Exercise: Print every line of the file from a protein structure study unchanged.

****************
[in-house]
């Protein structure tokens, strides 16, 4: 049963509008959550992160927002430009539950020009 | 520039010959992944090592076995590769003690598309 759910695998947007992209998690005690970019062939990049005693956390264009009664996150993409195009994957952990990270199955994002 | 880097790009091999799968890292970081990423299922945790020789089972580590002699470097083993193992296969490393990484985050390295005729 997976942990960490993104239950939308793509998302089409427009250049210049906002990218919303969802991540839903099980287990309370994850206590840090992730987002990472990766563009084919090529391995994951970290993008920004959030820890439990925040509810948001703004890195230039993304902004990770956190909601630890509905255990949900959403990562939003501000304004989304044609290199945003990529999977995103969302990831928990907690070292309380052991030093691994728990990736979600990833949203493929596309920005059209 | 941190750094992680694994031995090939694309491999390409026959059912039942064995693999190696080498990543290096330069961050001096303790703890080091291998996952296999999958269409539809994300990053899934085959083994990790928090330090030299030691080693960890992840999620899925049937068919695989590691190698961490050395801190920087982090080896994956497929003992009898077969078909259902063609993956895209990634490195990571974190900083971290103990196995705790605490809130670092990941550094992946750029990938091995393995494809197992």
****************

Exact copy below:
[in-house]
């Protein structure tokens, strides 16, 4: 049963509008959550992160927002430009539950020009 | 520039010959992944090592076995590769003690598309 759910695998947007992209998690005690970019062939990049005693956390264009009664996150993409195009994957952990990270199955994002 | 880097790009091999799968890292970081990423299922945790020789089972580590002699470097083993193992296969490393990484985050390295005729 997976942990960490993104239950939308793509998302089409427009250049210049906002990218919303969802991540839903099980287990309370994850206590840090992730987002990472990766563009084919090529391995994951970290993008920004959030820890439990925040509810948001703004890195230039993304902004990770956190909601630890509905255990949900959403990562939003501000304004989304044609290199945003990529999977995103969302990831928990907690070292309380052991030093691994728990990736979600990833949203493929596309920005059209 | 941190750094992680694994031995090939694309491999390409026959059912039942064995693999190696080498990543290096330069961050001096303790703890080091291998996952296999999958269409539809994300990053899934085959083994990790928090330090030299030691080693960890992840999620899925049937068919695989590691190698961490050395801190920087982090080896994956497929003992009898077969078909259902063609993956895209990634490195990571974190900083971290103990196995705790605490809130670092990941550094992946750029990938091995393995494809197992």